I am aware of an intuitive explanation for curlgradF=0 (a block placed on a mountainous frictionless surface will slide to lower ground without spinning), and was wondering if there were a similar explanation for divcurlF=0.
Update: I felt that in my original answer, the intuition got lost in all of the formalism, so I’ve rewritten it to make it clearer. The core idea is still much the same as Qiaochu’s answer on the linked MO question.
First off, I don’t think you’re going to get an explanation for ∇⋅(∇×F)=0 that’s on quite the same level as your sliding block example, because while the gravitational force is well-known to be the gradient of the negative potential, there aren’t any tangible vector fields that are the curl of something. The curl, like the cross product, is a little “unnatural” as it depends on the choice of handedness; classical physics, on the other hand, is independent of handedness, so you can never observe a curl directly, only hidden under an integral or cross product to make the handedness goes away.
Nevertheless, the most mathematically natural argument that ∇⋅(∇×F)=0 is quite easy to grasp. For a warm-up, let’s look at another explanation for why ∇×(∇f)=0. The curl of any vector field F describes how much F “spins around”, right? So take any closed loop in space; the net curl inside the loop is nothing but how much F “circulates” around the loop, i.e. ∮F⋅dx. But if F is a gradient of something, say f, then F⋅dx is actually how much f is going up or down as you walk along dx. So if you walk along a closed loop and come back to where you started, the net change in f has to be zero! Or as wzzx’s comment states: you can’t walk from home to school and back and have gone uphill both ways.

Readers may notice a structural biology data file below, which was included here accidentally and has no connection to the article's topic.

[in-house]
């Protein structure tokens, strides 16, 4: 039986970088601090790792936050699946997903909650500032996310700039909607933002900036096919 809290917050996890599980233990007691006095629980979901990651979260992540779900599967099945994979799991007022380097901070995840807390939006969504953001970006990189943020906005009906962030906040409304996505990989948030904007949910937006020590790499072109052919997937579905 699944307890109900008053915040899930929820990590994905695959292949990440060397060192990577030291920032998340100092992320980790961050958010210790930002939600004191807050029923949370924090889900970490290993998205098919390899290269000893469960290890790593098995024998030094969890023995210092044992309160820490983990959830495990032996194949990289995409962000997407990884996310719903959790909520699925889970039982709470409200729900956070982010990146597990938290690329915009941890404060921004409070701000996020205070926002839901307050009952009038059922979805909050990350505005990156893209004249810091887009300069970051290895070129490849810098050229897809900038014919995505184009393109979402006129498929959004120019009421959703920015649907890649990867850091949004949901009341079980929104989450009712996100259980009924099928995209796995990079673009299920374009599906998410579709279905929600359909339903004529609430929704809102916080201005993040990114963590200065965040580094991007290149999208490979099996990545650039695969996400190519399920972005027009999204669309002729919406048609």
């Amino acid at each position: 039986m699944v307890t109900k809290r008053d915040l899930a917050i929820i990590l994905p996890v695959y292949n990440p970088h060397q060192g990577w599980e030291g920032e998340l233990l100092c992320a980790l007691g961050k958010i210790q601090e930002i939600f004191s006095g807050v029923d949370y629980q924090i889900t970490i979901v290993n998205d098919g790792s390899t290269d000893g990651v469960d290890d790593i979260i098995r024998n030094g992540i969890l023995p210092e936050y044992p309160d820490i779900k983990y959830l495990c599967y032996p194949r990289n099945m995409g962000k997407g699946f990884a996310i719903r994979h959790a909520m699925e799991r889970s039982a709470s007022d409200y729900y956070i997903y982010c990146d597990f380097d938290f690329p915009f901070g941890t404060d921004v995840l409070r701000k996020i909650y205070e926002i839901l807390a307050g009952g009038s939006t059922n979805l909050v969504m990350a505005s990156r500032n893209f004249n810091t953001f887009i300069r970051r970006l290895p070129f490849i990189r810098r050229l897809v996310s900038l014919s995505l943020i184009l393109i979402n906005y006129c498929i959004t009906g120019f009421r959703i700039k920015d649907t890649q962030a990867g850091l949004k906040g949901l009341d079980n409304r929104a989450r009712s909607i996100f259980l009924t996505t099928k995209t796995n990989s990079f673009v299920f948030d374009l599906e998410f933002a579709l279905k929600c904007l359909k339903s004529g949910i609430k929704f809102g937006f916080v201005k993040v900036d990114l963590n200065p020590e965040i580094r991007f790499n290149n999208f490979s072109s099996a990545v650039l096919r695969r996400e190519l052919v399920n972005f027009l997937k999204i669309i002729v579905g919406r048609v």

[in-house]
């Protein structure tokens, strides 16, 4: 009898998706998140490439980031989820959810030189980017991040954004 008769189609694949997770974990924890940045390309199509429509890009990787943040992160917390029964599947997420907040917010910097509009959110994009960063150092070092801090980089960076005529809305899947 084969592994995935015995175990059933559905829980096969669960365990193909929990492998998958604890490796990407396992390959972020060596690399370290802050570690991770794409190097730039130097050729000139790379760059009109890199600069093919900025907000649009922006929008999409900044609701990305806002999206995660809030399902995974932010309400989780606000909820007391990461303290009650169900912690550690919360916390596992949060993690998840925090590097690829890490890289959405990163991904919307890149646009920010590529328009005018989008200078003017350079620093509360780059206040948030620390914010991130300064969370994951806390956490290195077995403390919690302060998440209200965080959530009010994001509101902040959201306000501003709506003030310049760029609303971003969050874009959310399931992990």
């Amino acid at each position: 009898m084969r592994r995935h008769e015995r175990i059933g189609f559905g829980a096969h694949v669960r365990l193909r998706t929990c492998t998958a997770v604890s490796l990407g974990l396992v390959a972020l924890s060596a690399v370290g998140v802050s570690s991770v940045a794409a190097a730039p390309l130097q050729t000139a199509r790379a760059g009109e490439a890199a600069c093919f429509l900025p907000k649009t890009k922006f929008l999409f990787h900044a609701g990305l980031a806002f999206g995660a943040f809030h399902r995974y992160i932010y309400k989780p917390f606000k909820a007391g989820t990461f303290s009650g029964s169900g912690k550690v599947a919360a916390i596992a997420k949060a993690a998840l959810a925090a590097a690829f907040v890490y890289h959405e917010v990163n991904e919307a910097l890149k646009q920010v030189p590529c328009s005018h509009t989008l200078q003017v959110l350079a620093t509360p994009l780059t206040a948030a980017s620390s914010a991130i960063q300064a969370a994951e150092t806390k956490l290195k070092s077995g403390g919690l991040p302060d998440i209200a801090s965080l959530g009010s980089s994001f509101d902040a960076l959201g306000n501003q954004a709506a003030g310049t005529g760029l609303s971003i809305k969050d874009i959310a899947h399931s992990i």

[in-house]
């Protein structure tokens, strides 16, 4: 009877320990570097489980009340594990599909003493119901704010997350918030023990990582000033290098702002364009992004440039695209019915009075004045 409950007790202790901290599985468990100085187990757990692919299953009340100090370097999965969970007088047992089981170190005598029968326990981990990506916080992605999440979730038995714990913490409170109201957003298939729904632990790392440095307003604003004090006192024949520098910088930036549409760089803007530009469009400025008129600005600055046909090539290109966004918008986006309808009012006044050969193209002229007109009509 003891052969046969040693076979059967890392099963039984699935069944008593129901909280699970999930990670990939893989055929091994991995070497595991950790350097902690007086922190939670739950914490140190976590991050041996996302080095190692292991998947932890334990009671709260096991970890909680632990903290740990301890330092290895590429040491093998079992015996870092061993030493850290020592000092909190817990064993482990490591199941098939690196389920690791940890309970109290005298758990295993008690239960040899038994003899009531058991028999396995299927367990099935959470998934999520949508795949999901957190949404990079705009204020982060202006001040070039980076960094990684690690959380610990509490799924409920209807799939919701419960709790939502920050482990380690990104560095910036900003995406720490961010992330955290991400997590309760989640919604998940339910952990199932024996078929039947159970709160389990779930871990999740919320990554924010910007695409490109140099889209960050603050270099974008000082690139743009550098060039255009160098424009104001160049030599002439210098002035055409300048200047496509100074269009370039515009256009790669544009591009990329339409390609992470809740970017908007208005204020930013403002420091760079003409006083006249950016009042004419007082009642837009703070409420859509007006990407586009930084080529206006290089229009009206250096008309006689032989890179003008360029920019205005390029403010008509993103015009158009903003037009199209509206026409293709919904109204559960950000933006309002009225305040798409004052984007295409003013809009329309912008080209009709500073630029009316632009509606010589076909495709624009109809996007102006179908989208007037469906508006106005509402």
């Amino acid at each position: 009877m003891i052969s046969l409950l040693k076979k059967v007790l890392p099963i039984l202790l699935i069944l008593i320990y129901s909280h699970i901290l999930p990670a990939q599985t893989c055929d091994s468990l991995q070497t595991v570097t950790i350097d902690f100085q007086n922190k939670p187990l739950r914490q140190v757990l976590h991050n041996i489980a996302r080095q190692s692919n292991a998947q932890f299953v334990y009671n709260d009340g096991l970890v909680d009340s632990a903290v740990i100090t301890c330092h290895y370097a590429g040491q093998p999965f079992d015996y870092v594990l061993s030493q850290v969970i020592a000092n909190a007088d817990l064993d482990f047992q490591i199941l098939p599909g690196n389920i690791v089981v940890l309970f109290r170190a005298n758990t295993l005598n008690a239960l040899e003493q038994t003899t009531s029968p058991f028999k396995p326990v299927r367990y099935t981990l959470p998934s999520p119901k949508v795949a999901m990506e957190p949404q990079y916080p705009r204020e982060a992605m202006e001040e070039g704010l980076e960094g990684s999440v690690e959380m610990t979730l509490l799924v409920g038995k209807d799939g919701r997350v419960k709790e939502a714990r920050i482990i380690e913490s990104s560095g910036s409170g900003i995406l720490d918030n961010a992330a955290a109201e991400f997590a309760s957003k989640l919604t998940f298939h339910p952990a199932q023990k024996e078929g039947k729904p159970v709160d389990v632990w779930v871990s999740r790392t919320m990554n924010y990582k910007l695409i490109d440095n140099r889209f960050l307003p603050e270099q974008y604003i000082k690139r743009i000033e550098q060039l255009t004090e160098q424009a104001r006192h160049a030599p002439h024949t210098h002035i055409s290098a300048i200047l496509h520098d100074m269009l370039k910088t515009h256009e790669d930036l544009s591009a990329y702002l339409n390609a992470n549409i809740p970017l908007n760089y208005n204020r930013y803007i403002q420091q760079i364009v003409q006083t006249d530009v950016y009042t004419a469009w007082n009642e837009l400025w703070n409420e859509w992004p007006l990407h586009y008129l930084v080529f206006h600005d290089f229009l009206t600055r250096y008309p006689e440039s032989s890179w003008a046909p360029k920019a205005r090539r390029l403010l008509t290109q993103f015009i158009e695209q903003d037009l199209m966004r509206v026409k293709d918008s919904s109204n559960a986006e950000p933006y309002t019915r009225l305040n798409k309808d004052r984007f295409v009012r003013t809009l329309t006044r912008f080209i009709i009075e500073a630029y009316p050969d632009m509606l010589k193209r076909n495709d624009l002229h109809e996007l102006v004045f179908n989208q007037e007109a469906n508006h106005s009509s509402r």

Now we can do the same thing for ∇⋅(∇×F). Intuitively, the divergence of a vector field G measures how much G is “spreading out” or “pulling in”. In other words, pick any region of space; what does the total divergence of G inside it tell you? It tells you exactly how much G is flowing out of the surface of the region, i.e. ∮G⋅dA. But if G is the curl of another vector field F, then ∫G⋅dA on a surface just measures how much F circulates around the boundary of that surface. What’s the boundary of a closed surface? Imagine taking a portion of the entire surface and growing it to cover the whole. Its boundary eventually gets smaller and smaller, and then disappears. So there is nothing for F to circulate around, and the circulation must be zero.
All I’ve shown here is that the integrals of ∇×(∇f) and ∇⋅(∇×F) are zero on any arbitrary region, but that should be enough to see that (at least for smooth f and F) their values must be zero everywhere.